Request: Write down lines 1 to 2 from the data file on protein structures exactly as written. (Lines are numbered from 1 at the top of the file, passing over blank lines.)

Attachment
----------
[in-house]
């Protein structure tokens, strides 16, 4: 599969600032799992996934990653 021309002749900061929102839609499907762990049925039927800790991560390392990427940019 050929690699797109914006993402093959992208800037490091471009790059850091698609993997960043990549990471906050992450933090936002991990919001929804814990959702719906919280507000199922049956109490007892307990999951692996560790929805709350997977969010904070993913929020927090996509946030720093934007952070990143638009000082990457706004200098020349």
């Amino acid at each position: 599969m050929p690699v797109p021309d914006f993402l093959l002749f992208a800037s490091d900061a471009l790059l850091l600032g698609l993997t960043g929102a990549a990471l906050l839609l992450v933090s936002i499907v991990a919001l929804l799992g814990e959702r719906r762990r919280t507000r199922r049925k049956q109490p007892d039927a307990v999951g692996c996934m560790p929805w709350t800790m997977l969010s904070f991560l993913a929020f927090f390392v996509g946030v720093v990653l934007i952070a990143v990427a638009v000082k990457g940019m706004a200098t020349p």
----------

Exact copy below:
[in-house]
């Protein structure tokens, strides 16, 4: 599969600032799992996934990653 021309002749900061929102839609499907762990049925039927800790991560390392990427940019 050929690699797109914006993402093959992208800037490091471009790059850091698609993997960043990549990471906050992450933090936002991990919001929804814990959702719906919280507000199922049956109490007892307990999951692996560790929805709350997977969010904070993913929020927090996509946030720093934007952070990143638009000082990457706004200098020349």